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Rebuilding community

The United States saw a record-breaking number of drug overdose deaths during the pandemic, but the answers to the crisis aren’t easy

Esther Nesbitt, who has lost two of her children to drug overdoses, grieves for her daughter in Binghamton, N.Y. Andrew Lichtenstein/Corbis via Getty Images

Rebuilding community

Dr. Bret Nicks had just gotten off an overnight shift at the Baptist Medical Center emergency department (ER) in Winston-Salem, N.C., where several drug overdose patients came in. That happens every shift, and he sees overdose patients from all walks of life.

He sees not only overdoses where someone is not breathing but also the effects of drug use on the rest of the body: the endocarditis, where the valves of the heart need to be replaced, and the sepsis from infections.

On a recent night the ER received a patient who had stopped breathing and then received the overdose reversal drug Narcan (also called naloxone). As Nicks was monitoring the patient who had just returned from the edge of death, he tried to have a conversation with him about stopping drug use and described what it was doing to his body. But the patient wanted to go as soon as the observation time was up.

Nicks sees this cycle regularly, and worse—patients when they wake up can be aggressive and violent to staff. He said that in his region emergency staff are second only to law enforcement in terms of the violence they encounter in their jobs, and they rarely have recourse because that is seen as “part of the job.”

ER staff are on the front lines of the American drug crisis, which is now at its worst point ever. That prompts Nicks, a member of the Christian Medical & Dental Associations, to ask the bigger question, “What are we going to do as a society? … You resuscitate someone and they continue to use?”

Pandemic-related isolation combined with a surge of cheap and lethal drug availability has led to a record number of drug overdose deaths. More than 100,000 Americans died of overdoses in the 12 months ending in April 2021, according to the most recent estimate from the Centers for Disease Control and Prevention. That’s a nearly 30 percent jump from the previous year and means that more Americans are dying from drug overdoses than guns, car crashes, or the flu. It’s about on par with deaths from diabetes.

“Dealers were not hindered by the shutdown,” said Paul Burke, who leads Brooklyn Teen Challenge, a Christian residential recovery program in New York City that saw overdose deaths in its small community of recovering addicts this past year.

“Whether you realize it or not, you may know someone who has an issue with opioid addiction.”

The deaths usually involve a cocktail of drugs, often with the dangerous synthetic opioid fentanyl. Methamphetamine use has also increased dramatically. That type of drug is dangerous itself but more so amid the COVID-19 pandemic because meth use damages the heart and lungs.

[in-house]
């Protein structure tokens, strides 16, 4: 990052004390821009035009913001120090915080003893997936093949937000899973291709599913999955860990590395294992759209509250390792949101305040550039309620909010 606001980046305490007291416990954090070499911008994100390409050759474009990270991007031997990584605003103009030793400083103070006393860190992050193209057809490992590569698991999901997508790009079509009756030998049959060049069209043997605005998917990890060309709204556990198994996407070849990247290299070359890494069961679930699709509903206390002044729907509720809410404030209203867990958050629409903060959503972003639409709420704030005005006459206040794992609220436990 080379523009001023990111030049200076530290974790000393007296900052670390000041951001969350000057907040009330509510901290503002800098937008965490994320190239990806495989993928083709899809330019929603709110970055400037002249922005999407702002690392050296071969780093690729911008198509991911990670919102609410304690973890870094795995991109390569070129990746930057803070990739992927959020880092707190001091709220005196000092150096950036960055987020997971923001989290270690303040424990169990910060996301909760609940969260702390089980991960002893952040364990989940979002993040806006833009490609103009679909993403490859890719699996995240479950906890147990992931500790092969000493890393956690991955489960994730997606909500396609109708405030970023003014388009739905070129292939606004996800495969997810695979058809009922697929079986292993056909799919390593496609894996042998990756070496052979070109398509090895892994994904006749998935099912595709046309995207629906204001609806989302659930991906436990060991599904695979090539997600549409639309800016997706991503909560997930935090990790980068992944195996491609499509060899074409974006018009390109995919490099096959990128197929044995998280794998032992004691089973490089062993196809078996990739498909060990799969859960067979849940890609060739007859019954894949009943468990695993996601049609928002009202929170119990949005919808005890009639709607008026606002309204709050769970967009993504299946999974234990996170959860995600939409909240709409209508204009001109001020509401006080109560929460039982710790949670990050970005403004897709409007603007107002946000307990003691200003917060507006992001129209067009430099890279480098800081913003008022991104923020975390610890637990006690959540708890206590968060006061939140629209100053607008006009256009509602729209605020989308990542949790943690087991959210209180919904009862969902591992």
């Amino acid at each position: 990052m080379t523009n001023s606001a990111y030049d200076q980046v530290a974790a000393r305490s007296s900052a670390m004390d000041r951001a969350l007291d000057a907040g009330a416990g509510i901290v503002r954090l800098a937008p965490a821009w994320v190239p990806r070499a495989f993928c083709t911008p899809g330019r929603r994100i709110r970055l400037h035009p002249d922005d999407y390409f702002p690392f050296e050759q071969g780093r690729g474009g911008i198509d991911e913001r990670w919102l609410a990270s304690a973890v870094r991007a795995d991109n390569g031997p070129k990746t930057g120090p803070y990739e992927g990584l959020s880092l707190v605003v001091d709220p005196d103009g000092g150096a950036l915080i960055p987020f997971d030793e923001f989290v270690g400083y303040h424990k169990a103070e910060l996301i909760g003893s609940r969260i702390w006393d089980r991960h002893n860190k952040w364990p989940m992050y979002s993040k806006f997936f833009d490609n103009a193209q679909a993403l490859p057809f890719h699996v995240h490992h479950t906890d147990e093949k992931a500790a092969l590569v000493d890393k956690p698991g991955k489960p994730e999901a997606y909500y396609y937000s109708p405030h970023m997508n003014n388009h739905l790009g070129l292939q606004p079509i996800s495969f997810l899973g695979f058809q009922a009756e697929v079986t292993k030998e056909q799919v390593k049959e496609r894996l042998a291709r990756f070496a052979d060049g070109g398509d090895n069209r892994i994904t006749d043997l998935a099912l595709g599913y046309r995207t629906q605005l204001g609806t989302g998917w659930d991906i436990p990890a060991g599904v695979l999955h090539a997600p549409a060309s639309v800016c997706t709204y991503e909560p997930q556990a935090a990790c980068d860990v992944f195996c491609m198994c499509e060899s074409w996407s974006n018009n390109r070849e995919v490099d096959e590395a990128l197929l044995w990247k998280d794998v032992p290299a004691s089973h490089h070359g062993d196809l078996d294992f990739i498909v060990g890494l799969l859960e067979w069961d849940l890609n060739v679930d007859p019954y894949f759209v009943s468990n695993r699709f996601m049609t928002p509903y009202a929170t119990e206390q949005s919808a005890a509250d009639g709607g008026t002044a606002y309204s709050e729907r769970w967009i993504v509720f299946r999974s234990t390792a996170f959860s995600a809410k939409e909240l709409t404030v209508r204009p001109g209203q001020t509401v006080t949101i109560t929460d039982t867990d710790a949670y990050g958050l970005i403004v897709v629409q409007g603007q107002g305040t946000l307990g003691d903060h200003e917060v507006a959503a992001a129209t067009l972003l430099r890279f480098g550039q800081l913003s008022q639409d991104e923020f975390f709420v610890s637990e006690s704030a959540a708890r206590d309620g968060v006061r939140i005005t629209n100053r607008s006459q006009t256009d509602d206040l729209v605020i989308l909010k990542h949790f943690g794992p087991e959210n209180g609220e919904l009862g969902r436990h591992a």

Federal officials are also struggling to keep up with the ever-changing drug market. They are now raising the alarm about a legal animal tranquilizer called xylazine that they are finding in more drugs. Xylazine does not respond to the overdose reversal drug naloxone, which has saved countless lives.

“I don’t think we’ve hit our peak yet,” said Nicks about overdose deaths. He cites the downstream effects of the pandemic shutdowns that isolated people in recovery who needed community as well as access to psychiatrists and other treatment. He added that because of the extent of the problem, “whether you realize it or not, you may know someone who has an issue with opioid addiction.”

A memorial of people who died of overdose deaths in Colorado at Harm Reduction Action Center in Denver, Colo.

A memorial of people who died of overdose deaths in Colorado at Harm Reduction Action Center in Denver, Colo. Hyoung Chang/MediaNews Group/The Denver Post via Getty Images

CHRISTIANS WORKING in recovery and doctors on the front lines are tired. Those I interviewed had a lot of theories on the causes of the recent peak, ranging from general isolation, to government unemployment checks keeping people out of recovery, to the dopamine effects of social media raising addictive tendencies, to the overall feeling of societal uncertainty.

“I have hope in Jesus Christ,” said Burke from Brooklyn Teen Challenge. “People that don’t have that, I don’t know how they manage through all of this stuff … the division in our country … it creates a sense of instability. As people we feel that, we feel scared.”

No one could point to one approach or program that can solve addiction. The theme instead from interviews was the need for a strong, basic network of community over a period of years of recovery. And doctors said that should have been a factor in public health decisions during the pandemic.

“People are meant to be in relationship with one another,” Nicks said. “It’s just communities that come alongside each other. … The ones with the best networks in place.”

Governments are trying various experiments that are easier than rebuilding communities. New York City recently opened the first “supervised injection sites” in the United States, two sites where people can use drugs under medical supervision. The city reported that it had reversed 59 overdoses in the first three weeks of the sites’ operation.

The executive director of the sites, Sam Rivera, gave a mysterious blessing on his work: “We are meeting people who use drugs where they are in their life journey to support them in building their self-worth.”

“There is nothing that is too far gone or too broken that He can’t fix.”

CHRISTIANS DISAGREE about the sites to some extent. Burke at Teen Challenge sees the sites as a “loaded gun”: “It makes things that are evil seem like they are not.” He said the people who set up injection sites “mean well,” but they clearly had no experience with addiction themselves.

“Once you inject … you’re going to battle that the rest of your life,” he said. “Why would you make it easier for the first time?”